Since you are a vet, I recommend you go to Amazon.com and review Contact by ‘Max Velocity.’ It’s worth considering for your ‘prepper’ library. Author is a former British operator and now a US citizen.
It’s a good usable review of small unit, defense and SERE tactics in civilian terms. Even a good review on decision making and constructing/issuing clear, effective orders to non-military types. I think he missed the opportunity to emphasize the importance of (radio) communications, but otherwise pretty thorough.
I downloaded a Kindle version and got several tips and the frequent “ooops, gotta remember that too” moment.
$10 well-enough spent.
ED: “principal (sic) should be “principle”
We regret the error.
I have the Marlin, it’s sweet. For large bore I got a Saiga, which is basically a civvie AK100.
I’ll check it out, thank you.
How about a crossbow? They are available at sporting goods stores and “silent but deadly”. I am planning on getting one. My collection so far:
Remington 12 gauge
8 mm WW2 German mauser with Zeise scope
6.5 mm WW2 Caracano
I also have a black powder rifle and pistols which could certainly be used in a pinch. I am planning on trading the .40 Glock for a 9mm.
Crossbow would probably be a better choice for most, faster and far more accurate than I am with a recurve at the same distance. While I like old military firearms they would not even be on my list and especially in the calibers you describe. Several rifle makers offer good bolt action at a relativly cheap price. Remington, Savage and Ruger offer fair guality rifles in the less than 400 dollar range and the 308 is a very common caliber.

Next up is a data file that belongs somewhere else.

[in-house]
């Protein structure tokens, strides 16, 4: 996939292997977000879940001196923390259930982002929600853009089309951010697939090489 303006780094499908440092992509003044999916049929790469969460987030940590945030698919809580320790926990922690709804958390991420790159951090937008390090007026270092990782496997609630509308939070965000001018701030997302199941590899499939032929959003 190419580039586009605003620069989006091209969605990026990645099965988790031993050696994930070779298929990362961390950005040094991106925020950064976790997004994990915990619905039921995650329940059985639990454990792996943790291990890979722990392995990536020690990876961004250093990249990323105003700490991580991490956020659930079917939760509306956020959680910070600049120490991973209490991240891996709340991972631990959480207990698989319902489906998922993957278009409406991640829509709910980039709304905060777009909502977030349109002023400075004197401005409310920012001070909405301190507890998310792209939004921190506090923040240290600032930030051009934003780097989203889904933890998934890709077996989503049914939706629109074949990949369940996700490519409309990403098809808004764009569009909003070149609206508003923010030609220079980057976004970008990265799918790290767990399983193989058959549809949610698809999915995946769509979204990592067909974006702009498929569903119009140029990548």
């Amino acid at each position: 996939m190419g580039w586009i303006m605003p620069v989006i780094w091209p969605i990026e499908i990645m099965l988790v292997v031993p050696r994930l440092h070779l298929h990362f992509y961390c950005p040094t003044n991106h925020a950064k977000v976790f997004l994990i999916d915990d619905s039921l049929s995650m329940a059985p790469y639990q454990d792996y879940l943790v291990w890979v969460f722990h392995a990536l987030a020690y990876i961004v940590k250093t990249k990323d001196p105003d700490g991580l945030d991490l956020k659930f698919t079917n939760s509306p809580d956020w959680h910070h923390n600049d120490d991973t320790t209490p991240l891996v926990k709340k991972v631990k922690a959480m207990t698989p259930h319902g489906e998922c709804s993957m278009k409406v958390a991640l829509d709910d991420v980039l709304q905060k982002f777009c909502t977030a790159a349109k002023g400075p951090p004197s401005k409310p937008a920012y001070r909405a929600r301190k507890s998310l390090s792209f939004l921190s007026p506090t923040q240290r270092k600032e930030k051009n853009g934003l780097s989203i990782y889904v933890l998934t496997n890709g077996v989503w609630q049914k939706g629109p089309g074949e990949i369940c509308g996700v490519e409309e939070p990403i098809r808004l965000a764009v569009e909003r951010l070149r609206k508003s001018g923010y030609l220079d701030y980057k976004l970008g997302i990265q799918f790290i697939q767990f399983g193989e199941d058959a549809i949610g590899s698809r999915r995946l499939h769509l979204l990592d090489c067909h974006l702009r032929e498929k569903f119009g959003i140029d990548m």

Why swap a .40 for 9 mm ?
World wide availability of ammo is one plausible answer.
Ping for future reference
That was my first guess.
If it’s for home protection then a shotgun is the only choice.
If you also need to put meat on the table then get a 22.
Anything more than that is a personal choice.
Just my opinion, of course, but a little variety of weapons with commonly available ammo and spare gun parts is preferable and can be used in any plausible situation for anything.
That would be a pallet, hopefully any would be thieves don’t have his address and a pallet jack.
Are those still being made I saw one the other day that looked brand new. I have seen 1000s that have been re blued restocked this one looked brand new even the bore looked pristine. I have searched the net and found nothing but if this was a re build it was the best I ever saw!
2.) Browning A-bolt .30-06 with BOSS
3.) M4gery .223/556
4.) Beretta 92FS 9mm
5.) Browning Buckmark .22